by Claudine Toutoungi (United Kingdom)
directed by Giovanna Sardelli
Featuring: Matthew Boston, Katie Eisenberg and Roxanna Hope
Wednesday, April 17th @ 7 pm
A darkly comic play about Elena, a teacher in her late twenties about to undergo surgery to receive a cosmetic eye, and the relationship that grows between her and her prosthetics specialist, George. Flattered by her interest in him, George embarks on a relationship with Elena, in part as a distraction from his own chaotic inner life. But once he allows himself to have feelings for Elena, he starts to question her often erratic behaviour, and rather than helping her to achieve her goal, George instead becomes Elena’s greatest obstacle.
by Sonia Ristic (France/Serbia/Croatia)
translated by Whitney Eggers
directed by Tea Alagić
Featuring: Mark Berger, Reyna de Courcy, Logan George, Zabryna Guevara, Kate Hopkins, Omar Koury, Samuel Mercedes, Tony Plana and Nick Smerkanich
Thursday, April 18th, 2013 @7 PM
Ristic’s play tells the story of a Bosnian family during the siege of Sarajevo that lasted more than three years. Several generations are living in the same apartment, dealing with the everyday consequences of war, and have not only decided to survive, but are also determined not to let what they are going through rob them of the simple joys of life—as they are watched, always, by the Sniper.
IPHIGENIA AT AULIS
by Nicolas Billon (Canada)
directed by Lisa Peterson
Friday, April 19th @ 7 PM
Featuring: Pascale Armand, Ben Cole, Samantha Corbin, Inés Garcia, Clark Jackson, Briana James, Peter Francis James, Rachel Lin, Florencia Lozano and Larry Marshall
In this retelling, the Greek army, bound for Troy, is stalled at Aulis because the winds have died down. The Gods’ price for setting sail is the life of Agamemnon’s daughter, Iphigenia, whom he calls to Aulis under the false pretense of marrying her to Achilles. Agamemnon hems and haws about his decision, which leads to explosive arguments with his wife Clytemnestra and his brother Menelaus. Should he sacrifice his daughter for his country? As the army grows restless for action, Iphigenia makes an unexpected decision: she will die for the glory of a Greek victory at Troy.
PRIDE, PURSUIT & DECAPITATION
by Marion Aubert (France)
translated by Kimberly Jannarone & Erik Butler
directed by Lisa Rothe
Featuring: Tina Benko, Ana Grosse, Mia Katigbak, Michael Laurence, Susan Louise O’Connor, Daniel Pearce, Steven Rishard and Mark Vietor
Saturday, April 20th @ 7 PM
Under the cover of one of her many aliases— “M. Auberte the Mad”—the author takes the stage and conjures up a whirlwind of scenes. This comedy about power relations presents some thirty characters at the dinner table, in the bedroom, and in the boardroom—at work and at play, but always in trouble. Witness domestic drama, national scandal, and capital crimes—in a word, the everyday insanity of the world we live in. The Chonchons, dramatis personae of this play, come directly from Borgès’ book El libro de los seres imaginarios. They can be full of humanity, and then all of a sudden they will sin, out of pride, stupidity or fragility.
by Lot Vekemans (The Netherlands)
translated by Rina Vergano
directed by Erwin Maas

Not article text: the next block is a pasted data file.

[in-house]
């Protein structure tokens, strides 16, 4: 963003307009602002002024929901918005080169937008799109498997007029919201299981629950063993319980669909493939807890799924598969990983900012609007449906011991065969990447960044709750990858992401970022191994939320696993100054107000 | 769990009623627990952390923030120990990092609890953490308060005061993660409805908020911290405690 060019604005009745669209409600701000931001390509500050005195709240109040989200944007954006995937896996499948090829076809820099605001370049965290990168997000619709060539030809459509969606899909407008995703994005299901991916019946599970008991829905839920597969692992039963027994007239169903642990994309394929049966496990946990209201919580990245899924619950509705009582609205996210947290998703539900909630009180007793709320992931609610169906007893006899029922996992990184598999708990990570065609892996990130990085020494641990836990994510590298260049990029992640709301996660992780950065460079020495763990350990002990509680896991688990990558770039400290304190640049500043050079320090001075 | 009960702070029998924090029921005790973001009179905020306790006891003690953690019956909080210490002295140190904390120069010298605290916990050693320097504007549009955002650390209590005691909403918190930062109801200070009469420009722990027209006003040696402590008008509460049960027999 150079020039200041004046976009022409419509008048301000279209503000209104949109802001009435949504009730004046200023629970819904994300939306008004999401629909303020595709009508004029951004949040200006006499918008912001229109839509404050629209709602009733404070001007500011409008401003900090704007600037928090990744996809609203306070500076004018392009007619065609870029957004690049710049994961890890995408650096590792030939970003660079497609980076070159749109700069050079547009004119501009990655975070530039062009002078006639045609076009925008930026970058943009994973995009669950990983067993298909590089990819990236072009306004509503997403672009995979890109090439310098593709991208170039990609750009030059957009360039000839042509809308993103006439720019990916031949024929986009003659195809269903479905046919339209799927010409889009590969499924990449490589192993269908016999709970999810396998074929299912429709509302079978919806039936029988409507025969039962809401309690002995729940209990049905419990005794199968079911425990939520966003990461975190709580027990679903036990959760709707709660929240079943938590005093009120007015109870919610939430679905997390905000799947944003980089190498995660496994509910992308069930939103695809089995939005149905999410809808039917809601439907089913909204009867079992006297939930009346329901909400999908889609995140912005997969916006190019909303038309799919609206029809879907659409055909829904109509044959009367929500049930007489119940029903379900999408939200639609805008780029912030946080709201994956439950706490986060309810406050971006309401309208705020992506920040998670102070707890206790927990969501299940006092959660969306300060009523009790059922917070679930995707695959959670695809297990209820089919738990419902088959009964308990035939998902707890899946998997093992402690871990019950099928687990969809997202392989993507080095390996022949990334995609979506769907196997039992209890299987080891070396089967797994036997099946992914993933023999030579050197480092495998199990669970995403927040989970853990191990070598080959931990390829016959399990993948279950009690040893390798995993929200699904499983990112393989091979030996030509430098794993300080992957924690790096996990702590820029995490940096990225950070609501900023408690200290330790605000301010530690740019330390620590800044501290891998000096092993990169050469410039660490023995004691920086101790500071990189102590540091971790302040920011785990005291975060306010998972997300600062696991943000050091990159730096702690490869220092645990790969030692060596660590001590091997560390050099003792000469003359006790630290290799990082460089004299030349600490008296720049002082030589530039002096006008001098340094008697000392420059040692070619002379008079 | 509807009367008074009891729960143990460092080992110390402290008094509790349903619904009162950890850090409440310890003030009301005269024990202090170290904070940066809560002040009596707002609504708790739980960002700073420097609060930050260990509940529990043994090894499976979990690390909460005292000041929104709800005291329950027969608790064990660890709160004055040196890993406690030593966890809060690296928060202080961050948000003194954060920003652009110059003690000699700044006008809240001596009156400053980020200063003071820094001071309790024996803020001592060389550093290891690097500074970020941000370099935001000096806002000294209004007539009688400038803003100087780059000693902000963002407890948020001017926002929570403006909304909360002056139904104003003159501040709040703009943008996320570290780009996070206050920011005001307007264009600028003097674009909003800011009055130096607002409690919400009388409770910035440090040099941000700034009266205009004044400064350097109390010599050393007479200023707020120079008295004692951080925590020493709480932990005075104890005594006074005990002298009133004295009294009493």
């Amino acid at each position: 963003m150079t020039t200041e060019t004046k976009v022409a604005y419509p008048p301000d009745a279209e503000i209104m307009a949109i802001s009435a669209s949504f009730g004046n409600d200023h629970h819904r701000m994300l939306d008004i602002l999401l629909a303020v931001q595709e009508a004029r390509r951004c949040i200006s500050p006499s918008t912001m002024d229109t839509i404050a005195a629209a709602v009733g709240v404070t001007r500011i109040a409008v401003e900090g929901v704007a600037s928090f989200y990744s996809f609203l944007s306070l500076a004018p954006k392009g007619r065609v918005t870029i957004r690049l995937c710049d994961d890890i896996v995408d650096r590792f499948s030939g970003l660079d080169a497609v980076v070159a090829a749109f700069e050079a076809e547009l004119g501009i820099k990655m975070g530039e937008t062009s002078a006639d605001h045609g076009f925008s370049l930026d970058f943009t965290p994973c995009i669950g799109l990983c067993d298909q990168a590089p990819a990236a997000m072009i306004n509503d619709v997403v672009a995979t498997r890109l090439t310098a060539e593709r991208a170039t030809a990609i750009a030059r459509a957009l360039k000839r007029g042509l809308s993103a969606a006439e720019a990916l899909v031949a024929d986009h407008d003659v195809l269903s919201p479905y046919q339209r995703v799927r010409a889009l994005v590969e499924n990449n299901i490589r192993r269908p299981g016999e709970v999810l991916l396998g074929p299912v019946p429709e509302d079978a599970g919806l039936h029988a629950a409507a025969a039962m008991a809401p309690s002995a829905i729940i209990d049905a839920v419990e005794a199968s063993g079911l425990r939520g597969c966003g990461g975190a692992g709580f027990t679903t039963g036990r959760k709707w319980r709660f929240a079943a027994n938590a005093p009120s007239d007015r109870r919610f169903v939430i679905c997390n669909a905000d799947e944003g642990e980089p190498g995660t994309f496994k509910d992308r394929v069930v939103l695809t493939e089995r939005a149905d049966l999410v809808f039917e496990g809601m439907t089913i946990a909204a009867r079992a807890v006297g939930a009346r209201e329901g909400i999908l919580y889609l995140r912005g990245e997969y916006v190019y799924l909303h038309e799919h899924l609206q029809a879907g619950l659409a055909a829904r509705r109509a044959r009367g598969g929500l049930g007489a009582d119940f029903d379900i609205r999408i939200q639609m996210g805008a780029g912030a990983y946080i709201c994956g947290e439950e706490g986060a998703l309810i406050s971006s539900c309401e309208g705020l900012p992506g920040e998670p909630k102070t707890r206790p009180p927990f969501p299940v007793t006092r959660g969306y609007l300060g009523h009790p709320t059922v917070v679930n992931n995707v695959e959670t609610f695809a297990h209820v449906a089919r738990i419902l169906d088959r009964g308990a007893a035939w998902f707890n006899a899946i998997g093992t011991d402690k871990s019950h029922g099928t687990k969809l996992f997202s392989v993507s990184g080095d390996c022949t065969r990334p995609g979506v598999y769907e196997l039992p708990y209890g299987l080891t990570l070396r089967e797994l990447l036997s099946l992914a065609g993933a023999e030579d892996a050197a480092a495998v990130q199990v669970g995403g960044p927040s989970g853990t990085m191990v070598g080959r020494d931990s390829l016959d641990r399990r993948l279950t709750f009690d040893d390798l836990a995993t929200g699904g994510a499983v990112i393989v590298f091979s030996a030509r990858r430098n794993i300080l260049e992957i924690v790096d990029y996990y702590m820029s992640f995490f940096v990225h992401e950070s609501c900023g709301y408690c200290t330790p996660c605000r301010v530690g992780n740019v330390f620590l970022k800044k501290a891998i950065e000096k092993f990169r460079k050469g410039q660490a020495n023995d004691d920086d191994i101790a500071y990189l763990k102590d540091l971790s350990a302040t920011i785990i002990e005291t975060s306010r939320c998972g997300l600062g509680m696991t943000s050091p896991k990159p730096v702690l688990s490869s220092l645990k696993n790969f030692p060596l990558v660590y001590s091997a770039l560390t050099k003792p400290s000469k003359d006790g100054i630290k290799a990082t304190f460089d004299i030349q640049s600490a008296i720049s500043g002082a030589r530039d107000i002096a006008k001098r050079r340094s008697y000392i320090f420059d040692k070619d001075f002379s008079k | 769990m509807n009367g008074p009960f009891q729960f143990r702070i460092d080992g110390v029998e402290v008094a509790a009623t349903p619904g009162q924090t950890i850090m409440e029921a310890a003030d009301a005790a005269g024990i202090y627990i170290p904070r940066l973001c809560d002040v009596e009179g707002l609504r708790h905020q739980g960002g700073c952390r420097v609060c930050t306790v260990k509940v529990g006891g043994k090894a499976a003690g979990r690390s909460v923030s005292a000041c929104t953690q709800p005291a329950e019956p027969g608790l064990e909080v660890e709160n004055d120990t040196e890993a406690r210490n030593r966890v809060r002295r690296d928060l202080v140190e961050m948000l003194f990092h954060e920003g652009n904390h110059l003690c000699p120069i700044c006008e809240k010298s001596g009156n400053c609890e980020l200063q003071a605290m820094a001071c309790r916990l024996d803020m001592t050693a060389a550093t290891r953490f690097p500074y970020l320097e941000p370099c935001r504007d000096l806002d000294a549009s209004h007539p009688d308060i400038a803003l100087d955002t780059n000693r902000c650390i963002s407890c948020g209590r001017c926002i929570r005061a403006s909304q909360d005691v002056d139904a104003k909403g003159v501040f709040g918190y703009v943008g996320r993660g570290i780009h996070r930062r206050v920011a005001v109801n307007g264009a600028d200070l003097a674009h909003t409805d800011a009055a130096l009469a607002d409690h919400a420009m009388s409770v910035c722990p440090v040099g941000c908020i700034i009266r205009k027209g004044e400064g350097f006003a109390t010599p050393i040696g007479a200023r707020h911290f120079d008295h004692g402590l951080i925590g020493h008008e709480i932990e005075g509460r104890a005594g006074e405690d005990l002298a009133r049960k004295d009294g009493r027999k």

Featuring: Brennan Brown, Birgit Huppuch and Emilyn Kowaleski
Sunday, April 21st @ 2 PM
Six years after their divorce, a man and a woman meet each other again for the first time, at the place where their only child is buried. A letter, announcing that their child is going to be reburied because poison has been found in the soil, brings them back together. But whereas she is looking for someone with whom she can re-live the past, he wants someone who can look to the future. Both are torn apart by grief, but it is not until they let themselves become vulnerable enough to return to the past, to their child’s deathbed, that they seem to reconnect.
by Motti Lerner (Israel)
translated by Motti Lerner & Johanna Gruenhut
directed by Daniella Topol
Featuring: Ron Guttman, Maia Karo, Laith Nakli, Nicole Pursell, Gordana Rashovich, Najla Said, Ryan Shams and Tommy Schrider
Sunday, April 21st @ 7 PM
Set in Haifa in 1988 during the first Intifada, The Admissions a play about memory and denial in the context of what Israelis call their “War of Independence” and the Palestinians call their “Nakba.” It portrays one Jewish and one Palestinian family. Some of the families’ members are trying to reveal the events that took place during the 1948 war between Jews and Palestinians, hoping that an open and truthful discourse will heal their wounds—but some are trying to deny the events and bury their memories deep in the ground, hoping that peaceful co-existence without exposing the painful memories will heal those same wounds.
by Hellie Turner (Australia)
directed by Margarett Perry
Monday, April 22nd @ 7 PM
Featuring: Brian Dykstra, Constantine Lignos, Michelle Luz, Vanessa Morosco, Maria Christina Oliveras, Michael Puzzo and Henry Stram
This play, based on real events that took place in Hungary, is set in 1914, prior to and at the on-set of World War I, in a town where people live in a routine state of hum-drum; bored with the status quo of monotony, but nonetheless stuck in their ways. Then Bela Kiz comes to town, and life changes in wonderful ways for both the men and the women. His charisma leads to his becoming the town obsession, relegated to the rank of hero and savior. When the war breaks out in Europe he is called to the army, and his absence is a devastating blow to the community, until the sinister secrets of Bela Kiz are revealed to all.